Posts Tagged ‘patterndb’
Valentijn has published (blog post, mailing list archive) a nice hack using syslog-ng to actively react to intrusion attempts with patterndb and iptables. The blocking part is implemented using iptables recent match that is capable of closing an opened port for certain amount of time. This is controlled by syslog-ng: whenever a login failure is received, syslog-ng informs the recent module about that.
And please note that it doesn’t matter which application the intruder is trying to use, by feeding new rules into patterndb, you can have the same functionality for any of your applications, with the syslog-ng configuration unchanged.
Nice idea, thanks Valentijn.
There’s a good writeup on syslog-ng correllation functions on LWN. Since it is currently for subscriber’s only, here’s a link that you can use to see until it is published.
LWN is a great publication by the way, so consider subscribing if you can.
A regular reader of this blog may already have heard about patterndb, a collection of syslog-ng db-parser() rules that will make syslog-ng the center of the universe
OK, I was joking, patterndb is a collection of log samples which make it possible to do more to your logs than merely processing them: For example if you are interested in login failure events, searching for these in simple log files you usually find on a central log server these days might be daunting. Each and every application will log this event different, and simply grepping for this event is unfeasible except in really trivial cases.
Here comes patterndb, which contains patterns for a lot of different applications to recognize this (and other) event and turn it into a unified message, something that is easy to recognize and thus search for.
Until now, the patterndb project aimed at creating its own dictionary & taxonomy to categorize events, simply because there was no such thing when we started.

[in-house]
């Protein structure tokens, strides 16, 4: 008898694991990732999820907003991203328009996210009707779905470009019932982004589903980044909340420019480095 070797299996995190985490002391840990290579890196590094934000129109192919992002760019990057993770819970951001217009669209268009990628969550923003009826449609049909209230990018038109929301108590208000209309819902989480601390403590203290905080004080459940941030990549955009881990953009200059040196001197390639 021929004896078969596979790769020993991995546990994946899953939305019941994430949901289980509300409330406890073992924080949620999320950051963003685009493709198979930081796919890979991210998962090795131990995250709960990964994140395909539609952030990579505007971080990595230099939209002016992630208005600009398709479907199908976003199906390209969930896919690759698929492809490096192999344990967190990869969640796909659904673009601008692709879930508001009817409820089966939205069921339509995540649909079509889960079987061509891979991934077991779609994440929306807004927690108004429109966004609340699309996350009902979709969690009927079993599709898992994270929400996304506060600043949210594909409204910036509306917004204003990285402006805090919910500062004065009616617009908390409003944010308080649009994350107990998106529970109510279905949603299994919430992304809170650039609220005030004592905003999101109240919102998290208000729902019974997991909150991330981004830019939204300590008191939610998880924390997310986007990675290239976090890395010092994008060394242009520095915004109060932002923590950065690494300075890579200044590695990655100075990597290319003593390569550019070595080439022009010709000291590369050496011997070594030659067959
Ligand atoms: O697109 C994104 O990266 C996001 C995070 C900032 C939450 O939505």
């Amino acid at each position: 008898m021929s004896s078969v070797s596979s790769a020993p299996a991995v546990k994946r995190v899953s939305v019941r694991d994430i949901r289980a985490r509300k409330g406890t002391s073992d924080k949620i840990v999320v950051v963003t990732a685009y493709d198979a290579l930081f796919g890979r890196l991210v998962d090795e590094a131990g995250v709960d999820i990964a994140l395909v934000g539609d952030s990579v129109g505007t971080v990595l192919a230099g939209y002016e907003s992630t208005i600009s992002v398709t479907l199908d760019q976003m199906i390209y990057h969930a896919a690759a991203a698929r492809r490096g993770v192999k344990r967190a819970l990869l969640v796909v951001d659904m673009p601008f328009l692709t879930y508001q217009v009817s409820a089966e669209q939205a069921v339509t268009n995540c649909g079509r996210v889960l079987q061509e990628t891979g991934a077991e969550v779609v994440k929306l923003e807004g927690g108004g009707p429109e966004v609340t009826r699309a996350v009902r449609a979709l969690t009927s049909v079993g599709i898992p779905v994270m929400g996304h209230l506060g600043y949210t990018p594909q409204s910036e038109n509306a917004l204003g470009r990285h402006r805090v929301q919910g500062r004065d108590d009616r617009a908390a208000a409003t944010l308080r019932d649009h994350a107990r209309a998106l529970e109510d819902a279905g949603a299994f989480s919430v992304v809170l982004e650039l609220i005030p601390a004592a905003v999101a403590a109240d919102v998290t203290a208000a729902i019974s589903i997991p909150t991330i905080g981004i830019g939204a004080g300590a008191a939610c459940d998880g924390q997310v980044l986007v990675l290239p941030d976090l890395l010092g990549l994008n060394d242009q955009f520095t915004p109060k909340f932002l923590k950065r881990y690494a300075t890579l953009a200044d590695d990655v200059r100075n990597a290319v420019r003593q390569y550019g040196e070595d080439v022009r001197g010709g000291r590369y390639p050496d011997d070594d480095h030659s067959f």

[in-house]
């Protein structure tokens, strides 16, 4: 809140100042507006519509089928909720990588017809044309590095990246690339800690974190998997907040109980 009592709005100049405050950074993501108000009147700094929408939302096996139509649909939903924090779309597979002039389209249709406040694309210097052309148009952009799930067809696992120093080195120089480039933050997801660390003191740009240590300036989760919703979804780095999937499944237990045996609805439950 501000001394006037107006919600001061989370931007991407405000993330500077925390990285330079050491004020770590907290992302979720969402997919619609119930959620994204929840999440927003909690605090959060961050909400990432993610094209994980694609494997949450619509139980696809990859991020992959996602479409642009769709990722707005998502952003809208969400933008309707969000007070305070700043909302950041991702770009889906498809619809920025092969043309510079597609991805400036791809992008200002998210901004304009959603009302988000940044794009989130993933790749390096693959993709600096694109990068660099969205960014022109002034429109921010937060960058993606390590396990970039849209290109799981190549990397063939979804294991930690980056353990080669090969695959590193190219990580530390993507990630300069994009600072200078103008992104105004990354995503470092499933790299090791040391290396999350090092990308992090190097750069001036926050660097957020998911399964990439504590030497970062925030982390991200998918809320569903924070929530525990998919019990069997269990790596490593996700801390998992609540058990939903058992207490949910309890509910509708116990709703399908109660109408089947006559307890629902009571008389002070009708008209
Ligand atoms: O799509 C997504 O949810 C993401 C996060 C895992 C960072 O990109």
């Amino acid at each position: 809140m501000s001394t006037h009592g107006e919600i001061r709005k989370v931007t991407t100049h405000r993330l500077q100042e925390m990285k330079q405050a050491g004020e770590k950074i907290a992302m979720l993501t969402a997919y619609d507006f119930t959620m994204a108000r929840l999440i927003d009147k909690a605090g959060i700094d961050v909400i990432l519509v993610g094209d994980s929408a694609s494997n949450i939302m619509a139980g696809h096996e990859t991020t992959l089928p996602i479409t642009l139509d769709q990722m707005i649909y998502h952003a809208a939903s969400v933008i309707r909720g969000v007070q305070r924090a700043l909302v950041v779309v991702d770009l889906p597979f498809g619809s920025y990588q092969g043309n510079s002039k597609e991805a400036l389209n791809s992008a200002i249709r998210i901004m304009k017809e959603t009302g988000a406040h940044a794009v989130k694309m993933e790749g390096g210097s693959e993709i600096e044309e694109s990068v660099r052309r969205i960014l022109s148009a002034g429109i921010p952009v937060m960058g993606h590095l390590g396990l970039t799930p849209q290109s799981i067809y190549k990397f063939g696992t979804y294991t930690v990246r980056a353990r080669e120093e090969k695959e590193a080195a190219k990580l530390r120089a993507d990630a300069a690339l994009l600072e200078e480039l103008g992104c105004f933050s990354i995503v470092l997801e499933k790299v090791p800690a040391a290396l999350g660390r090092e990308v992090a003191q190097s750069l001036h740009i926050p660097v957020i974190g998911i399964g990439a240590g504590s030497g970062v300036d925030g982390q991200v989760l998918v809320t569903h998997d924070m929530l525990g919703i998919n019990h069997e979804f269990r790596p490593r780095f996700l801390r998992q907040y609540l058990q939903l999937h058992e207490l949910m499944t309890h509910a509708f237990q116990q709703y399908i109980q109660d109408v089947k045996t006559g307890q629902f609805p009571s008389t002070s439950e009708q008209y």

However times change and the “Common Event Expression” (or CEE for short) project seems to have made some progress. That projects aims at defining a generic dictionary for event fields, which would come quite handy to patterndb land: instead of doing a lot of work to define our own, we can use their results. Since this project is backed by the US government, we have a good chance that it will be adopted by the industry.
So now, patterndb is going towards using the CEE results and we even have converted our previous patterns in the past few weeks.
Please read Peter Czanik’s blog post on the topic for more information.
If you are a regular reader of this blog, you’ll probably know that syslog-ng is now entering the log message processing scene with its db-parser functionality. In order to improve our pattern coverage, Peter has started a log sample collection initiative. Please help him with good quality samples so our login/logout coverage becomes significantly better.
Here’s the blog post where he describes what he’d need in order to proceed:
Thanks for helping him.
You probably know that during the 3.2 development series a lot of functionality has been added to db-parser() (aka patterndb). All of this functionality was upward compatible with the old XML file format, so at first I’ve decided not to change the patterndb version number, it remained at v3.
However, after a talk with Robert, our documentation maintainer, he convinced me to bump it to v4. I’ve now added checks to syslog-ng into v3.1 and v3.2 to actually verify this. v3.1 will only accept v3 formatted files and complain otherwise. v3.2 will accept both v3 and v4.
I also added an XML schema to cover this format.
You’ll find these checks in v3.1.4 (too bad I’ve just released v3.1.3) and in v3.2.1.
I’m trying to push syslog-ng 3.2beta1 out on the door, but as I was writing the NEWS entry I had to realize that the latest state of the patterndb correllation functions are undocumented so far. So here goes a blog post which tries to summarize how it works, so that I can include it in the NEWS entry
My previous post on the topic used a syntax that included explicit “store” and “join” elements, but I’ve decided to drop those, as they stood in the way for some more juicy functionality. What remained is that the correllation is still focused around a “correllation state”, or as I’ve called internally a “context”.
A context consists of a series of log messages related to each other in some way. As new messages come in, they may be associated with a context (e.g. added to the context). Also, when an incoming message is identified it can trigger some actions to be performed. And these actions can use all the information that was stored previously in the context.
Let’s see how this work out with concrete examples: each rule in the patterndb has a “context-id” attribute telling db-parser() which context the given message should be associated with.